How do you write a good hook? A good hook starts with a great first sentence. Here are four great ways to start your hook:
- Imagine if…
- Picture this:
- What if…
- Ever wish…
And a good hook has the element of curiosity or suspense. It also is built on a promise of sorts. For example, “Imagine if we not only had a vaccination for malaria, but a cheap way to get it to everyone overnight.”
That’s a start of a really good story with a bold promise. There is also a conflict in there, namely, the idea that we could end malaria by getting people a vaccination overnight.
At this point your investor is probably wondering how you plan to pull this off. They’re intrigued, leaning in as you speak…and that’s what you want!
Explain how it will make a profit
You may have the investor’s attention at this point, but probably not his wallet. In order to get him thinking about actually investing, you have to show how your product will make money.
You need to explain the market size, and prove that the market actually can pay for your solution. In my example above, as an investor I’d be wondering who was going to pay for the vaccinations since most people who suffer from malaria live in third world countries. Could they afford this solution?
For a product like Wufoo, an online form builder, you probably won’t have any problem showing that people will want to use this product. But how is it supposed to make the investor money? In this case, it will be process of a free trial that changes to a paid subscription.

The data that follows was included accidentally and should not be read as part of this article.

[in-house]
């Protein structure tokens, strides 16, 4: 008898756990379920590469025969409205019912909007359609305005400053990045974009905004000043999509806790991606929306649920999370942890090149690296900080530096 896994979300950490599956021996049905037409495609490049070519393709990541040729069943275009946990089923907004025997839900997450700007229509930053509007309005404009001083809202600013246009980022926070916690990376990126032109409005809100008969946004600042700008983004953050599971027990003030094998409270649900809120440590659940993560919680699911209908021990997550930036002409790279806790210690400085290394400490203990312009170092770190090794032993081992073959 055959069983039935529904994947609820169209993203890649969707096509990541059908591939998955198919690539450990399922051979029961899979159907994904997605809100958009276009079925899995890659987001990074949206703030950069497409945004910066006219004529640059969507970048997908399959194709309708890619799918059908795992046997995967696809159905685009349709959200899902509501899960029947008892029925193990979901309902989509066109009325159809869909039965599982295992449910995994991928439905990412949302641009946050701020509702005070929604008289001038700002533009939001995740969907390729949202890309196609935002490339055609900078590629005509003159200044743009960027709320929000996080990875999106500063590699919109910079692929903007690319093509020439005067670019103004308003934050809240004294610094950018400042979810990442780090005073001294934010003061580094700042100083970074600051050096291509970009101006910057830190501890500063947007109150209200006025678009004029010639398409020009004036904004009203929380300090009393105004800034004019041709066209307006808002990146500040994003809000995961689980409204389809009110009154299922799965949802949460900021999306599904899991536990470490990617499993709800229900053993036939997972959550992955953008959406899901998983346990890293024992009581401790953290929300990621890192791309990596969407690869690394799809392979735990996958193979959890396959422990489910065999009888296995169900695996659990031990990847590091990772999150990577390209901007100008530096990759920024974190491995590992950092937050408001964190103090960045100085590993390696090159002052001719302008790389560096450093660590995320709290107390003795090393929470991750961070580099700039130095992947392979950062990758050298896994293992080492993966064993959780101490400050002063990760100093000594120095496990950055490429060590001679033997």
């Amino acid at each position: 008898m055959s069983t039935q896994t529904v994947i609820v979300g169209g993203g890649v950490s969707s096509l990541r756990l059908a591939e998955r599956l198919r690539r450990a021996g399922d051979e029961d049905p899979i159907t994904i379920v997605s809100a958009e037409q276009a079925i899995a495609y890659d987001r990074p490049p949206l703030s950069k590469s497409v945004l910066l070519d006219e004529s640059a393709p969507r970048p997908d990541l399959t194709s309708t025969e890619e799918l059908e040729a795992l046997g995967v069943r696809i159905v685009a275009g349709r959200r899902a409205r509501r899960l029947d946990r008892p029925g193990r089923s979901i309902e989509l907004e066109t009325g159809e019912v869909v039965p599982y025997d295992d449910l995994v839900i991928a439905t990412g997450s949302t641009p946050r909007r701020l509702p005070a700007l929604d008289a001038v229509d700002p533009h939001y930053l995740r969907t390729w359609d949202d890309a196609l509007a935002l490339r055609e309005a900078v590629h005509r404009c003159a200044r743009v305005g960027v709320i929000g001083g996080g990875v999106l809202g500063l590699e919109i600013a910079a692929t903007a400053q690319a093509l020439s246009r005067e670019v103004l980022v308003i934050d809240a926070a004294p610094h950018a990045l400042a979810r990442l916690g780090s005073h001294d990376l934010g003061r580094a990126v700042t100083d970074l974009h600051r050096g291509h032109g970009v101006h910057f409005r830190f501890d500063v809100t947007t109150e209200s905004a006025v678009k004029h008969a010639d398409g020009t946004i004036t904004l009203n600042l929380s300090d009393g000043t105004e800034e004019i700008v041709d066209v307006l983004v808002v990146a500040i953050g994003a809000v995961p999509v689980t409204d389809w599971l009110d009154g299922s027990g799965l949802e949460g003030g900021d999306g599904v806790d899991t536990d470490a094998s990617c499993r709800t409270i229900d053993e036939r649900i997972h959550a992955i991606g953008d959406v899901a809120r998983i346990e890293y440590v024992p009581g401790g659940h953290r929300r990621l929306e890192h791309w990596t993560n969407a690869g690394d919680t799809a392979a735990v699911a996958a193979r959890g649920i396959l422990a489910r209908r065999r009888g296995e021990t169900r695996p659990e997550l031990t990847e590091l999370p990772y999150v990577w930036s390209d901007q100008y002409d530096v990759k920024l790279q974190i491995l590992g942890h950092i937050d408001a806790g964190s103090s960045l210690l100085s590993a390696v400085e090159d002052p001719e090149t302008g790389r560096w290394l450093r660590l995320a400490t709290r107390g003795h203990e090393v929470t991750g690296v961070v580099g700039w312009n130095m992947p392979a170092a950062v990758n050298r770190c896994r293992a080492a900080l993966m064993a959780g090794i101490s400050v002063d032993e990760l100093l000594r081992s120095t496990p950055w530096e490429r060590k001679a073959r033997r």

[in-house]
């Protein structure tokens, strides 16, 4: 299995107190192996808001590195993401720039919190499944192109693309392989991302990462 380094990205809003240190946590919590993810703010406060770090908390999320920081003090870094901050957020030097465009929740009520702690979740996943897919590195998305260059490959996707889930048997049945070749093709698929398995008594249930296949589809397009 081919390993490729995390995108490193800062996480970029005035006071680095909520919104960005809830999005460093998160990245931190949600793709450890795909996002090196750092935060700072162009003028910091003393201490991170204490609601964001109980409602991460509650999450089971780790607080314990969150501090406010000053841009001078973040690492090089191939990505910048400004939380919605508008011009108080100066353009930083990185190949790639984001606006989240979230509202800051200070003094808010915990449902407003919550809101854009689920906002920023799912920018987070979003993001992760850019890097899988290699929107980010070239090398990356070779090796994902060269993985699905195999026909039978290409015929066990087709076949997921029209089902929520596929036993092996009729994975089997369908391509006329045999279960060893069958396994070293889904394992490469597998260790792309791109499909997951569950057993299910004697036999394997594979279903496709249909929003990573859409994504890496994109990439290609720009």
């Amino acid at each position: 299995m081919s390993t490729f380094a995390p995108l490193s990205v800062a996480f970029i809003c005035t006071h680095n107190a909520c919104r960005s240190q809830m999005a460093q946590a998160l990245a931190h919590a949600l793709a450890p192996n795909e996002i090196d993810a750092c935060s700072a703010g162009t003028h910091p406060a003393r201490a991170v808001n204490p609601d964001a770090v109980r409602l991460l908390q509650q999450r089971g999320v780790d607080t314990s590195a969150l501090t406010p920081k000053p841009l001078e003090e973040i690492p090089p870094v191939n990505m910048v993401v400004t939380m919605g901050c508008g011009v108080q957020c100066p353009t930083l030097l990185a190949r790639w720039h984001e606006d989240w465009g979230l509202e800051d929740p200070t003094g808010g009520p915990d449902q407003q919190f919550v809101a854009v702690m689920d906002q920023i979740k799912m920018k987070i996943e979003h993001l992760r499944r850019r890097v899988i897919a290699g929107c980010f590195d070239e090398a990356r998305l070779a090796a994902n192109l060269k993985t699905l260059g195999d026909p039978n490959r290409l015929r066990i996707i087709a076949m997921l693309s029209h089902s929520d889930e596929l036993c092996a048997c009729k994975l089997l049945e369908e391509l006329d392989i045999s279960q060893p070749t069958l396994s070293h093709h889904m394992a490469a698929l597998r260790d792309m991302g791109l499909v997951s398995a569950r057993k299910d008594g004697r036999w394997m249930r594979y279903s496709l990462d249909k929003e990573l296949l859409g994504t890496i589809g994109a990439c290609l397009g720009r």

Create a sense of urgency
Your pitch wouldn’t really be complete without a sense of urgency. You need to show the investor that the clock is ticking.
How do you create a sense of urgency? One way to do that is to suggest that there is a race for a patent for your product and if you don’t act now, someone else will pounce on that patent.
Sometimes it could be the timing of the product entering the market. Maybe you need to ship by the Christmas season or before New Year’s to capitalize on purchasing habits. It could be that you need to ship before the next election.
It’s also very important to remember the smart way to creating urgency: Never use urgency to push people to invest. Use urgency to prevent people from procrastinating.
Practice your pitch
Just like any good actor who memorizes and practices his lines, you need to memorize and practice your pitch. You don’t ever want to pitch with just a handful of dress rehearsals under your belt.
Here are some ideas from the world of acting on how to practice your pitch:
- Record yourself – Then listen to your pitch. As you listen, make edits to it, tweaking the language and re-organizing sentences and paragraphs if you need to.
- Pitch to friends – You really need to be comfortable pitching in front of people, and this is one of the best ways to help you do that.
- Rehearse in front of the mirror – You may need to spend a significant amount of time alone in the bathroom before you are comfortable pitching to friends. That’s okay.
- Hire a professional – It’s a really good idea to get a professional’s advice on your pitch. But if you can’t hire one, ask someone you know to listen to your pitch. Make sure they’ve been pitched before, possibly a CEO.
Be prepared for follow up questions
You know you’ve done a good job with your pitch if investors ask follow up questions that probe deeper into your idea. Perhaps they want to know why you think the market is the size you say it is. Or maybe they’ll want to know what research you did to come up with your price point.
That kind of detail doesn’t need to be in your pitch, but you definitely need to know it in case you get asked the question. So be prepared!
Your elevator pitch is all about first impressions so it’s very important that you spend a lot of time getting it right before you share it with someone. More than likely you’ll only get one shot at impressing that investor, so make sure you are ready.